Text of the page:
A plaque remaining from the Big Apple Night Club at West 135th Street and Seventh Avenue in Harlem.

Above, a 1934 plaque from the Big Apple Night Club at West 135th Street and Seventh Avenue in Harlem. Discarded as trash in 2006. Now a Popeyes fast food restaurant on Google Maps.

Recent entries:
“Love ordering food hate answering the door” (7/25)
“Can anyone tell me what oblivious means? I have no idea” (7/21)
“Sundays were made for good coffee, good music, and being lazy with the people you love” (7/21)
“The people who currently own this world don’t care which ruler you choose. They care only that you keep choosing to be ruled” (7/21)
“I tried memeing less, but it made my days memeingless” (7/21)
More new entries...

A  B  C  D  E  F  G  H  I  J  K  L  M  N  O  P  Q  R  S  T  U  V  W  X  Y  Z

Entry from July 23, 2008
“Friends don’t let friends eat imported shrimp”

“Friends don’t let friends drive drunk” is a popular service announcement that the Ad Council started in 1990. The beginning of the message—“Friends don’t let friends…”—has been much-imitated.
The shrimping industry in the Texas Gulf region and throughout the Southern United States has been long been challenged by cheaper, farm-raised foreign shrimp. Gulf shrimp is caught wild and has a briney, iodiney flavor that some favor (and others disafavor).
The slogan “Friends don’t let friends eat imported shrimp” has been popular from South Carolina to Florida to Louisiana and to Texas, dating from at least 2004.
Ad Council
Drunk Driving Prevention (1983-Present)
Sponsor: U.S. Department of Transportation, National Highway Traffic Safety Administration (NHTSA)
Volunteer Agency: DDB Worldwide, New York
In 1983 the Ad Council and the National Highway Traffic Safety Administration (under the U.S. Department of Transportation - U.S. DOT) partnered to launch the Drunk Driving Prevention campaign. Although society’s permissive attitude toward drinking and driving had recently begun to shift, many Americans were still unaware of the magnitude of the problem. At the time drunk drivers were responsible for 50% of automobile fatalities and experts predicted that one out of every two Americans would be involved in an alcohol-related traffic accident in his or her lifetime.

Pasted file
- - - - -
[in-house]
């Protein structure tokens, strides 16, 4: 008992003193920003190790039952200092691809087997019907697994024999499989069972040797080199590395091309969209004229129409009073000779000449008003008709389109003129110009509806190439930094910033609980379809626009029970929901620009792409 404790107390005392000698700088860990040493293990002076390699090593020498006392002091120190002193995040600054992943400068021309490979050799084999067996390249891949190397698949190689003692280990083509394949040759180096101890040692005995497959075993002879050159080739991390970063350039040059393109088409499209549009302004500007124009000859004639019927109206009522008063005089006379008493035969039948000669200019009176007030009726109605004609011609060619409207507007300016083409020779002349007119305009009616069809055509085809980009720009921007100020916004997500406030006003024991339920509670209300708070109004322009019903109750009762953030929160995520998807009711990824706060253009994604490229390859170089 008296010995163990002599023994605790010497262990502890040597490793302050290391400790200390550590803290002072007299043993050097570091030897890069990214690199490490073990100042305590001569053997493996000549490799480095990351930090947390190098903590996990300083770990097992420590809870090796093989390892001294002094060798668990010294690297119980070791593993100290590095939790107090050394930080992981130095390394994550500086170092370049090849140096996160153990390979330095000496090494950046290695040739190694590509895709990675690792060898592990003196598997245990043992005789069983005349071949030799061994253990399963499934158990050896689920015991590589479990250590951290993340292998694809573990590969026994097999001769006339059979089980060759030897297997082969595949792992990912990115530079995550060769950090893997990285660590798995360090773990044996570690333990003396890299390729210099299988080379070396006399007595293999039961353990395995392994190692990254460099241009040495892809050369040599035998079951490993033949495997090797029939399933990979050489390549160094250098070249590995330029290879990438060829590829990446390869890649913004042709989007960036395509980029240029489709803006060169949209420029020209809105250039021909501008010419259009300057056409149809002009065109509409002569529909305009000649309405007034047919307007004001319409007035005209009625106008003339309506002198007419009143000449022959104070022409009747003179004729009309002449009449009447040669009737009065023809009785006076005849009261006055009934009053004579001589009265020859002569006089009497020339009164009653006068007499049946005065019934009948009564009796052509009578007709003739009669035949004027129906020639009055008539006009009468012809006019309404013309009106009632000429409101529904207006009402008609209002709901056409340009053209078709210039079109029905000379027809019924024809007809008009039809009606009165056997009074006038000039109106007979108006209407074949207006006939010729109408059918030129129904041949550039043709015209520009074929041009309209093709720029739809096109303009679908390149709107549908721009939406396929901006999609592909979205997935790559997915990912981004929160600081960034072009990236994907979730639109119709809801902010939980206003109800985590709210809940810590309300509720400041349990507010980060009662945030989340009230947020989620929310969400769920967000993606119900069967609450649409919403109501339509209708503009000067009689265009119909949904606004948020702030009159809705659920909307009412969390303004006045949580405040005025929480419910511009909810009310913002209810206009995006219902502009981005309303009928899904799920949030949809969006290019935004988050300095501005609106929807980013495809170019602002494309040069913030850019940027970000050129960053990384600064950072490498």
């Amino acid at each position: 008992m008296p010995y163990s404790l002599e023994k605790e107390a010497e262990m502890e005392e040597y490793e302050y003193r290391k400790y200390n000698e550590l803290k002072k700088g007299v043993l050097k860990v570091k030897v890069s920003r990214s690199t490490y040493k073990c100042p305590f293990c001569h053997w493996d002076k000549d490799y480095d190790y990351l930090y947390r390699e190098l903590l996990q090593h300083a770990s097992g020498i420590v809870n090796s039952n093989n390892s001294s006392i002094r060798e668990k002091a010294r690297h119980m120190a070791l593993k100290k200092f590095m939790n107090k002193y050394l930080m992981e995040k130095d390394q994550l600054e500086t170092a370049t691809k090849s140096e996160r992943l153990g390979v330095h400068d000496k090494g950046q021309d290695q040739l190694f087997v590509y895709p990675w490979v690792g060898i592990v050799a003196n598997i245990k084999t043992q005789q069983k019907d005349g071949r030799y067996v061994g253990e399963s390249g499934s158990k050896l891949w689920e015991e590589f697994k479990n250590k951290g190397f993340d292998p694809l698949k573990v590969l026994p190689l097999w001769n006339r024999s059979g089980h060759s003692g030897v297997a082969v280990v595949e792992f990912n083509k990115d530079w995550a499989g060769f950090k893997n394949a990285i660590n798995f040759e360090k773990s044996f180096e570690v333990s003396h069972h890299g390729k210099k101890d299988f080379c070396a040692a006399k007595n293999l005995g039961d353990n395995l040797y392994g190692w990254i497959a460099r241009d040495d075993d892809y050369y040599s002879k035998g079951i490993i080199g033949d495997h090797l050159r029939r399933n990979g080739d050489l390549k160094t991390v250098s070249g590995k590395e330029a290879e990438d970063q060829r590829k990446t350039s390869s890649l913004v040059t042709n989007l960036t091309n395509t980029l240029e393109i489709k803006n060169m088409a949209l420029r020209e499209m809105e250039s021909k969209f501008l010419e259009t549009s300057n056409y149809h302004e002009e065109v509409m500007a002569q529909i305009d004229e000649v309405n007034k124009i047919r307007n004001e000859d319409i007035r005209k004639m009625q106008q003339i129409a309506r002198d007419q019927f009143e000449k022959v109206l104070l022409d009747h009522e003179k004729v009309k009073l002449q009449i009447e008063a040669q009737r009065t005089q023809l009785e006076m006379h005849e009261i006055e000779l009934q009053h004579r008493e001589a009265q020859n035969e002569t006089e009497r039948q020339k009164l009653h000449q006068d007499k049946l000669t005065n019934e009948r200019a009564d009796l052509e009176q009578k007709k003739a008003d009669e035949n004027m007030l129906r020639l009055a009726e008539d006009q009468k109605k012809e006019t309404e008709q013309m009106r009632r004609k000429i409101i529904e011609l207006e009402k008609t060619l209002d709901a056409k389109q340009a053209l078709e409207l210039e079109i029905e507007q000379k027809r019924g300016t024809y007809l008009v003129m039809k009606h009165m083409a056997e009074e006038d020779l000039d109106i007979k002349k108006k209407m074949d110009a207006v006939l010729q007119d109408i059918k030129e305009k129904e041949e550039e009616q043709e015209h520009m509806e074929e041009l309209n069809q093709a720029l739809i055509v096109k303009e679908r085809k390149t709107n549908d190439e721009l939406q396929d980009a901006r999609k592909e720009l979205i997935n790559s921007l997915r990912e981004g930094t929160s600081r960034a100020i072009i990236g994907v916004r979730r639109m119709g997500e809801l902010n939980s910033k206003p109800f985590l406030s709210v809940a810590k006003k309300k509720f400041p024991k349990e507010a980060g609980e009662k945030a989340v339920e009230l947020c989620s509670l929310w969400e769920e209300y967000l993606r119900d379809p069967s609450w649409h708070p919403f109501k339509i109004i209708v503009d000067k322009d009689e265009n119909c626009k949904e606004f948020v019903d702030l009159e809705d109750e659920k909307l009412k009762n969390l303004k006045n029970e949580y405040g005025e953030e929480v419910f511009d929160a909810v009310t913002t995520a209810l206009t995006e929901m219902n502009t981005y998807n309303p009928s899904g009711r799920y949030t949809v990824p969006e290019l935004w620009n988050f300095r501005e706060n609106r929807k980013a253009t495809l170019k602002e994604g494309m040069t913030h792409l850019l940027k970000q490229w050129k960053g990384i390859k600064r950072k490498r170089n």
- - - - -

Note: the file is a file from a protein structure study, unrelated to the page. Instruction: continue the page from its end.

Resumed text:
The campaign, with its tagline, “Drinking & Driving Can Kill A Friendship,” was originally designed to reach 16-24 year-olds, who accounted for 42% of all fatal alcohol-related car crashes, and inspire personal responsibility to prevent drinking and driving. The public service advertisement (PSA), which emphasized the grave consequences of drinking and driving with a depiction of two glasses crashing into each other, won the 1984 classic CLIO award for best overall ad campaign - commercial or public service. To date, it is one of only a handful of PSAs to have been so honored since 1947.
As the years passed, statistics showed that the issue of drunk driving was approaching the forefront of American consciousness. According to an April 1986 Roper poll, 62% of young Americans reported that they were now more conscious of the dangers of drunk driving than they had been previously and 34% refused to drink at all when they were planning to drive. Additionally, the U.S. DOT reported a 25% decrease in the number of drunk drivers killed in traffic accidents between 1980 and 1990.
In 1990, new PSAs encouraging friends to intervene in order to prevent a drunk person from getting behind the wheel introduced the tagline, “Friends Don’t Let Friends Drive Drunk.” This hard-hitting campaign was instrumental in achieving a 10% decrease in alcohol-related fatalities between 1990 and 1991 - the single largest one-year drop in alcohol-related fatalities ever recorded. The tagline went on to become the most recognized anti-drinking and driving slogan in America. Beginning in 1994, the PSAs poignantly illustrated the consequences of letting someone drink and drive by featuring the stories, photographs and home videos of real people who were killed by drunk drivers. 
St. Petersburg (FL) Times
Shrimpers seek federal help with foreign threat
They want government-imposed duties on foreign shrimp, and this week they scored a preliminary victory.

Published February 21, 2004
TARPON SPRINGS - Taped to the glass front door of Northside Seafood Market, next to a window sign with the dockside store’s business hours, is a red and white sticker that sums up John Williams cause: